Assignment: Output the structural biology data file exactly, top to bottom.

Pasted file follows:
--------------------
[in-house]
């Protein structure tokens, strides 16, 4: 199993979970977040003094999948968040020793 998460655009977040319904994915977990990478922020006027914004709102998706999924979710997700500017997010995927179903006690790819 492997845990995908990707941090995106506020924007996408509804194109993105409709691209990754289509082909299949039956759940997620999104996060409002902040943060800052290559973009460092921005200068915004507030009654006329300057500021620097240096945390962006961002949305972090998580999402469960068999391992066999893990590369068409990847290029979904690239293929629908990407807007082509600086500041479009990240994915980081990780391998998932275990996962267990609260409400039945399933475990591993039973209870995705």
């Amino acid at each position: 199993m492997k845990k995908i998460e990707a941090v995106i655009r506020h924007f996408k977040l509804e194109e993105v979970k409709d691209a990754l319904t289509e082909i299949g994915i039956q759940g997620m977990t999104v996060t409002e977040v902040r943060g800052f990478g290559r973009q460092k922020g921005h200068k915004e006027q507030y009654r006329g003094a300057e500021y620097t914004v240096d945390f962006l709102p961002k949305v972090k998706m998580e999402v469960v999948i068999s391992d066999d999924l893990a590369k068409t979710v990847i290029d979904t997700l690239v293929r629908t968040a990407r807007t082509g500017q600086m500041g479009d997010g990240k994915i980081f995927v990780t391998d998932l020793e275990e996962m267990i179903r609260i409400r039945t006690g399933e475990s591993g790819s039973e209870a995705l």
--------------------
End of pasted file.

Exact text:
[in-house]
């Protein structure tokens, strides 16, 4: 199993979970977040003094999948968040020793 998460655009977040319904994915977990990478922020006027914004709102998706999924979710997700500017997010995927179903006690790819 492997845990995908990707941090995106506020924007996408509804194109993105409709691209990754289509082909299949039956759940997620999104996060409002902040943060800052290559973009460092921005200068915004507030009654006329300057500021620097240096945390962006961002949305972090998580999402469960068999391992066999893990590369068409990847290029979904690239293929629908990407807007082509600086500041479009990240994915980081990780391998998932275990996962267990609260409400039945399933475990591993039973209870995705």
């Amino acid at each position: 199993m492997k845990k995908i998460e990707a941090v995106i655009r506020h924007f996408k977040l509804e194109e993105v979970k409709d691209a990754l319904t289509e082909i299949g994915i039956q759940g997620m977990t999104v996060t409002e977040v902040r943060g800052f990478g290559r973009q460092k922020g921005h200068k915004e006027q507030y009654r006329g003094a300057e500021y620097t914004v240096d945390f962006l709102p961002k949305v972090k998706m998580e999402v469960v999948i068999s391992d066999d999924l893990a590369k068409t979710v990847i290029d979904t997700l690239v293929r629908t968040a990407r807007t082509g500017q600086m500041g479009d997010g990240k994915i980081f995927v990780t391998d998932l020793e275990e996962m267990i179903r609260i409400r039945t006690g399933e475990s591993g790819s039973e209870a995705l």